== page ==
• Check-in throughout the day— Maintain regular communication with the newcomer throughout the day to ensure they feel supported and have everything they need to succeed in their new role. A simple message like, “Hey, how are you doing? Feel free to let me know if you need anything,” can go a long way.


  • Task Training—After the first day, you start to go granular. Drill down on the specific tasks—providing the trainee with firsthand experience on the various tasks involved. (Do not assume that the newbie already knows everything.)
  • Assign Mentor/Buddy— Pair new hires with seasoned colleagues. The latter can serve as mentors to help them navigate the organisation. They can answer questions or provide insider knowledge that can serve the newbie well.
  • Establishing helpful metrics—Provide the employee with standards that can guide his performance. Ensure that he understands what’s expected of him, including productivity levels and targets. (For example, how many “widgets” is he expected to produce per day or week?)
  • Joining Meetings—Have the new guy sit in on the regular meetings to quickly learn the ropes and understand how the business can provide value to customers.
  • Onboarding Feedback—Ask how the onboarding process can better serve the individual, assuring him of the company’s commitment to helping its employees.


  • Continued Training—By the first month, the individual would have learned the ropes. The focus of this training would then be about more efficiency, better output and more creativity.

  • Social Integration—Encourage the new guy to join social activities that don’t have anything to do with the job. Friendships are built during these virtual hangouts, and this bond between colleagues can spur fealty to the company itself.
  • Performance Review—Give performance reviews early on so that mistakes can quickly be corrected. Guide the employee on the steps to take for cases when they seem to have difficulty meeting standards.
  • Eliciting Feedback—Feedback is not a one-way street. By the first month, the individual would be familiar with how things work and can sense the weaknesses and strengths of the systems in place. The company would do well to listen to somebody with “fresh eyes” and in a position to suggest something out of the box.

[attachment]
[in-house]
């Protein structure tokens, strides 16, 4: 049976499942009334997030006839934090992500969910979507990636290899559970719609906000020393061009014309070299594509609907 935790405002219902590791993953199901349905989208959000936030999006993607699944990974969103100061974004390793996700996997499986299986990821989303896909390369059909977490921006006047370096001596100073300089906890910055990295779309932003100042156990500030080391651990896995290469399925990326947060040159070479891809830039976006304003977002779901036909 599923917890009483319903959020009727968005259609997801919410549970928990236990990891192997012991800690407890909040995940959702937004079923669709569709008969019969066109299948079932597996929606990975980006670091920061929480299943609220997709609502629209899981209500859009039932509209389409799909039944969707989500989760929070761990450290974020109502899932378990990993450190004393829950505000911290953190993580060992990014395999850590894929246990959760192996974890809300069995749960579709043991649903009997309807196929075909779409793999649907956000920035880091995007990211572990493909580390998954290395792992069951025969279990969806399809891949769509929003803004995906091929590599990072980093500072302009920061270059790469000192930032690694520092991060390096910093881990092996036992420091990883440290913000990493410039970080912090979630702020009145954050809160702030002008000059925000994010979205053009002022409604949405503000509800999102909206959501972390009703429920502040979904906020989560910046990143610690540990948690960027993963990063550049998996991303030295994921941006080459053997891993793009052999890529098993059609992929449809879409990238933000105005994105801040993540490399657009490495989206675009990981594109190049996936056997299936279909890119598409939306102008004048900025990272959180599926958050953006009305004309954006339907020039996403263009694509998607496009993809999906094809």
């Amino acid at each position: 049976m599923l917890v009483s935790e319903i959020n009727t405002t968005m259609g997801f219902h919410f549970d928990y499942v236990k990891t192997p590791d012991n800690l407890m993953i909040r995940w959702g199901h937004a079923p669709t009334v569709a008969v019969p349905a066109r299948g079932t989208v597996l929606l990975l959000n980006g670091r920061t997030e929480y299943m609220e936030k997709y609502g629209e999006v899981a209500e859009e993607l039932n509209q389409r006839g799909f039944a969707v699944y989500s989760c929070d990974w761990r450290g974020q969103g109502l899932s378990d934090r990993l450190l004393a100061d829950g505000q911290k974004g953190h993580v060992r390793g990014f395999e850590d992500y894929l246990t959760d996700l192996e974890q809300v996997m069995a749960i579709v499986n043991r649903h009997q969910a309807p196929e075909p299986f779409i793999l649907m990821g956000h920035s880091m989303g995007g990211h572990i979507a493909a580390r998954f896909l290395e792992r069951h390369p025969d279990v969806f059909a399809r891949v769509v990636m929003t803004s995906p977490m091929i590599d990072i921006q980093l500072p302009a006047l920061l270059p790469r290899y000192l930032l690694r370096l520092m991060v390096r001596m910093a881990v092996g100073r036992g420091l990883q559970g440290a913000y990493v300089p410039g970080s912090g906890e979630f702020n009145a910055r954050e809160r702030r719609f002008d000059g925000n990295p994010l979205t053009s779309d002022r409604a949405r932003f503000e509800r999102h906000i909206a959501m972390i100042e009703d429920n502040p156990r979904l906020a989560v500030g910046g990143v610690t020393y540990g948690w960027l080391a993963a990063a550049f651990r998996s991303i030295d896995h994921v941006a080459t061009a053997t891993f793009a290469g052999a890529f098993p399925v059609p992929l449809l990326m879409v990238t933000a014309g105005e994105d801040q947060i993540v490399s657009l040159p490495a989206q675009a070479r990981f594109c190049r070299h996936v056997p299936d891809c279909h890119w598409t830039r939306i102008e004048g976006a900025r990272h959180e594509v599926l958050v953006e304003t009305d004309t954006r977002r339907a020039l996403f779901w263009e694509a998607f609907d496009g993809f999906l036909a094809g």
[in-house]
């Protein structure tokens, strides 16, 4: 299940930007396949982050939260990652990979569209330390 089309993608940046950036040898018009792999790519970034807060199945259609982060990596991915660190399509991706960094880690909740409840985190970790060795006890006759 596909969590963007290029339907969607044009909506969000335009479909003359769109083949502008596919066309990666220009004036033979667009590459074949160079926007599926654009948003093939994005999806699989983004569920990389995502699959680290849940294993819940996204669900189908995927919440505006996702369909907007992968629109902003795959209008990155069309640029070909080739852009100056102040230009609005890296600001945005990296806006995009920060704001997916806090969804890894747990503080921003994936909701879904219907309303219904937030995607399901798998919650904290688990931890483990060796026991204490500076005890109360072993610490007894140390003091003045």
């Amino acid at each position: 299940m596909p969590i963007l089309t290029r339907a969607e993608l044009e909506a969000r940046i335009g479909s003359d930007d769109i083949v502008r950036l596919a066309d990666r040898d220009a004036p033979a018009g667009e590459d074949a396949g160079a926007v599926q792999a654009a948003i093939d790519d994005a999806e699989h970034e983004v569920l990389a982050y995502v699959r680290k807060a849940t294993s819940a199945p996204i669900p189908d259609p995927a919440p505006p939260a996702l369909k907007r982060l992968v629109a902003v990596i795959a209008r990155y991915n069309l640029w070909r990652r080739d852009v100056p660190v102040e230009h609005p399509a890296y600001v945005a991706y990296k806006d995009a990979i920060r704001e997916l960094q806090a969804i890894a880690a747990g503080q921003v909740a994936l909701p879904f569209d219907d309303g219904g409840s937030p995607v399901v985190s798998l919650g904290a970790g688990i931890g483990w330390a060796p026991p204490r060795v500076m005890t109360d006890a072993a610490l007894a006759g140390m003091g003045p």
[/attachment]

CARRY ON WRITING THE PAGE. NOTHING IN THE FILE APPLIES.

• Provide growth opportunities—Employees want to grow on the job. Companies that support this instinct can quickly become a breeding ground for excellent individuals who are on the road to success and who may very well lead the company someday.

  • Continuing feedback loop—Giving and receiving feedback is an ongoing conversation between management and its people. The feedback loop ensures that leadership knows what’s going on with the team. At the same time, it assures individuals that their needs are being heard and accounted for.
  • Celebrating milestonesCelebrated milestones are one of the biggest pats on the back for any employee. They symbolise the company’s acceptance and appreciation of people’s contributions. Even a quick acknowledgement during a Zoom meeting (eg. “Today is Lisa’s 5th year with us.”) will make the employee feel like gold.

Onboarding should never be taken lightly—virtual onboarding even more so. With this blueprint, your company can sufficiently support your fresh recruits and help them get on the path to success.

Kinetic Innovative Staffing understands just how crucial remote onboarding is. We’ve done it for clients around the world.

Kinetic helps companies find competent remote professionals from software developers to lawyers. With a candidate database of over 4 million remote professionals, Kinetic can fill a broad range of roles.

And we do it at a fraction of the cost. Our clients save about 70% in labour fees while enjoying world-class talent.

If this sounds like something you would like to explore for your company, do not hesitate to get in touch with us and we’ll get you all the help that you need.


Kinetic Innovative Staffing has been providing hundreds of companies in the Asia Pacific, North America, the Middle East, and Europe with professionals working remotely from the Philippines since 2013. Get in touch to know more.